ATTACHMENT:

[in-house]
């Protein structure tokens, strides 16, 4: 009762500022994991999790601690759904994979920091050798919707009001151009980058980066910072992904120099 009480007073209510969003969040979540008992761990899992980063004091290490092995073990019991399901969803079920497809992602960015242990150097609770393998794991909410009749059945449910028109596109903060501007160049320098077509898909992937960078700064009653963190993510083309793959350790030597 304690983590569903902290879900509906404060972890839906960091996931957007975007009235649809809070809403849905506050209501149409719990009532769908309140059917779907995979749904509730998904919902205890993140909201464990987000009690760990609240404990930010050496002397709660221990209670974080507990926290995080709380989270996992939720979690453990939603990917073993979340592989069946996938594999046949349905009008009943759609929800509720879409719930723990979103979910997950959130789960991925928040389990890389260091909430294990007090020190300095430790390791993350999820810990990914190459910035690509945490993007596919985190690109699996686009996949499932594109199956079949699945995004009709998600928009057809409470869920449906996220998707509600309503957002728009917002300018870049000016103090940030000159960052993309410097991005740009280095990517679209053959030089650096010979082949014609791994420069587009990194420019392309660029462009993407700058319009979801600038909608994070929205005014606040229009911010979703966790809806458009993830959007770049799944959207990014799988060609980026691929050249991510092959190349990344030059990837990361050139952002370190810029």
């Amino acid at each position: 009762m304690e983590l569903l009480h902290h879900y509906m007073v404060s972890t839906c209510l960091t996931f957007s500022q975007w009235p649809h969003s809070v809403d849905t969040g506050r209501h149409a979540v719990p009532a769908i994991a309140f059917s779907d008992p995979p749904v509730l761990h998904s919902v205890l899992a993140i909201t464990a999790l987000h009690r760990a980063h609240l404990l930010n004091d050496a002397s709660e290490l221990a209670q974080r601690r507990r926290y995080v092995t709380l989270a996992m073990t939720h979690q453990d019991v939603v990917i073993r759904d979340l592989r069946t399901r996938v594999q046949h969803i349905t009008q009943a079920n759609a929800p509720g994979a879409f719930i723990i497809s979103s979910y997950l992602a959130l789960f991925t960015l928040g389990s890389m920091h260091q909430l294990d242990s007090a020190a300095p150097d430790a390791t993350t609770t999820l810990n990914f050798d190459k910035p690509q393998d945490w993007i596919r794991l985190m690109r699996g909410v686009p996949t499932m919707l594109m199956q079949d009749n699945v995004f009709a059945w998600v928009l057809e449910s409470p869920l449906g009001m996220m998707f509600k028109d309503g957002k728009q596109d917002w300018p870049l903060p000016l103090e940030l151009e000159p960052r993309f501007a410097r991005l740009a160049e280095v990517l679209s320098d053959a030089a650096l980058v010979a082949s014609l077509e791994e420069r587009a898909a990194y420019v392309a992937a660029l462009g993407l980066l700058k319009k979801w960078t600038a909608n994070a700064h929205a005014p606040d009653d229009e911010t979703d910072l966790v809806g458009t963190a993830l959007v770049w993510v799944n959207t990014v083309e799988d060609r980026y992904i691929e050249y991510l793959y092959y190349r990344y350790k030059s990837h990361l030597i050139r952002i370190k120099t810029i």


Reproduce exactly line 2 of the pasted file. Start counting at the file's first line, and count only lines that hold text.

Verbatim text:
């Protein structure tokens, strides 16, 4: 009762500022994991999790601690759904994979920091050798919707009001151009980058980066910072992904120099 009480007073209510969003969040979540008992761990899992980063004091290490092995073990019991399901969803079920497809992602960015242990150097609770393998794991909410009749059945449910028109596109903060501007160049320098077509898909992937960078700064009653963190993510083309793959350790030597 304690983590569903902290879900509906404060972890839906960091996931957007975007009235649809809070809403849905506050209501149409719990009532769908309140059917779907995979749904509730998904919902205890993140909201464990987000009690760990609240404990930010050496002397709660221990209670974080507990926290995080709380989270996992939720979690453990939603990917073993979340592989069946996938594999046949349905009008009943759609929800509720879409719930723990979103979910997950959130789960991925928040389990890389260091909430294990007090020190300095430790390791993350999820810990990914190459910035690509945490993007596919985190690109699996686009996949499932594109199956079949699945995004009709998600928009057809409470869920449906996220998707509600309503957002728009917002300018870049000016103090940030000159960052993309410097991005740009280095990517679209053959030089650096010979082949014609791994420069587009990194420019392309660029462009993407700058319009979801600038909608994070929205005014606040229009911010979703966790809806458009993830959007770049799944959207990014799988060609980026691929050249991510092959190349990344030059990837990361050139952002370190810029």